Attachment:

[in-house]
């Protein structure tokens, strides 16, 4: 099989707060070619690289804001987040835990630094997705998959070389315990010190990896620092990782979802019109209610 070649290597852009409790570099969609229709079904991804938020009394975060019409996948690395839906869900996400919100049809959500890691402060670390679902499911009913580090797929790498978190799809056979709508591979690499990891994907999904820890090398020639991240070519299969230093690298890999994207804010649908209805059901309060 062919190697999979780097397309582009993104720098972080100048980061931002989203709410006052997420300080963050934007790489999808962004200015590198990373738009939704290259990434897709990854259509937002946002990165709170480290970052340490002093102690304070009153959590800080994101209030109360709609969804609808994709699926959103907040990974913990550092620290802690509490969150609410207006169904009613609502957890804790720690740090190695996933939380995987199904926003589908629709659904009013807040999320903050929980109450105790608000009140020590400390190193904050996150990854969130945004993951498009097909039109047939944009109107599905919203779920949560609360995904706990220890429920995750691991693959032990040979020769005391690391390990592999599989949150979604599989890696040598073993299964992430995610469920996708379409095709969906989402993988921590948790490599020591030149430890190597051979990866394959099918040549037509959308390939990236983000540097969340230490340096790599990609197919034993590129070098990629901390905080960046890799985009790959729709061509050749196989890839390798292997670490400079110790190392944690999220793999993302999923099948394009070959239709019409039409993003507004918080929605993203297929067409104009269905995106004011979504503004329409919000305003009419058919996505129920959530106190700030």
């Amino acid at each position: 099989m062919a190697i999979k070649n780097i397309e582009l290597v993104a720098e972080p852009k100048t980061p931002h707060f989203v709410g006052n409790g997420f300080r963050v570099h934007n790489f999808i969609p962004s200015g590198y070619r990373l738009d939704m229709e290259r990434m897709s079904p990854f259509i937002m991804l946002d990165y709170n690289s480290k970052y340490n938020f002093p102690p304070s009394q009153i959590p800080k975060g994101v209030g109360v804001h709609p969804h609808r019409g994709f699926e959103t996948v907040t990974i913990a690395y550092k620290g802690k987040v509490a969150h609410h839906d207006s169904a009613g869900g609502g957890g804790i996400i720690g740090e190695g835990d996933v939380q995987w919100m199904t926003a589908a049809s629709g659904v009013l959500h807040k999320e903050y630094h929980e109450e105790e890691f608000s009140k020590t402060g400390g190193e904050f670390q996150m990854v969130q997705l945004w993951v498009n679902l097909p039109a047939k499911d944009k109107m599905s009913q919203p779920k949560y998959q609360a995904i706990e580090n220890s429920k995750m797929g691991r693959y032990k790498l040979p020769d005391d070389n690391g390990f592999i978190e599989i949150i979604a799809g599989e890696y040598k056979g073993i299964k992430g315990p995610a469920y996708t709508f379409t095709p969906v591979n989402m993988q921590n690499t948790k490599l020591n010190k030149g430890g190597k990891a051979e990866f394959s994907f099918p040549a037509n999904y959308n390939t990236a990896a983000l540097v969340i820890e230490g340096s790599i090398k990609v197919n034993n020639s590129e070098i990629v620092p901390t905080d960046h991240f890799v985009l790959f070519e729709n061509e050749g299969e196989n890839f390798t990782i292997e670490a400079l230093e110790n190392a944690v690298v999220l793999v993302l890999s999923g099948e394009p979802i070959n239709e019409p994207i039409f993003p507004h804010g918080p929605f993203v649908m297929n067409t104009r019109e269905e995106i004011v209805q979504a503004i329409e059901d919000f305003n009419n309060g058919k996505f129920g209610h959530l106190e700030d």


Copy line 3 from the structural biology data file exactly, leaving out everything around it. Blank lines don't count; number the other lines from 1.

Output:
């Amino acid at each position: 099989m062919a190697i999979k070649n780097i397309e582009l290597v993104a720098e972080p852009k100048t980061p931002h707060f989203v709410g006052n409790g997420f300080r963050v570099h934007n790489f999808i969609p962004s200015g590198y070619r990373l738009d939704m229709e290259r990434m897709s079904p990854f259509i937002m991804l946002d990165y709170n690289s480290k970052y340490n938020f002093p102690p304070s009394q009153i959590p800080k975060g994101v209030g109360v804001h709609p969804h609808r019409g994709f699926e959103t996948v907040t990974i913990a690395y550092k620290g802690k987040v509490a969150h609410h839906d207006s169904a009613g869900g609502g957890g804790i996400i720690g740090e190695g835990d996933v939380q995987w919100m199904t926003a589908a049809s629709g659904v009013l959500h807040k999320e903050y630094h929980e109450e105790e890691f608000s009140k020590t402060g400390g190193e904050f670390q996150m990854v969130q997705l945004w993951v498009n679902l097909p039109a047939k499911d944009k109107m599905s009913q919203p779920k949560y998959q609360a995904i706990e580090n220890s429920k995750m797929g691991r693959y032990k790498l040979p020769d005391d070389n690391g390990f592999i978190e599989i949150i979604a799809g599989e890696y040598k056979g073993i299964k992430g315990p995610a469920y996708t709508f379409t095709p969906v591979n989402m993988q921590n690499t948790k490599l020591n010190k030149g430890g190597k990891a051979e990866f394959s994907f099918p040549a037509n999904y959308n390939t990236a990896a983000l540097v969340i820890e230490g340096s790599i090398k990609v197919n034993n020639s590129e070098i990629v620092p901390t905080d960046h991240f890799v985009l790959f070519e729709n061509e050749g299969e196989n890839f390798t990782i292997e670490a400079l230093e110790n190392a944690v690298v999220l793999v993302l890999s999923g099948e394009p979802i070959n239709e019409p994207i039409f993003p507004h804010g918080p929605f993203v649908m297929n067409t104009r019109e269905e995106i004011v209805q979504a503004i329409e059901d919000f305003n009419n309060g058919k996505f129920g209610h959530l106190e700030d």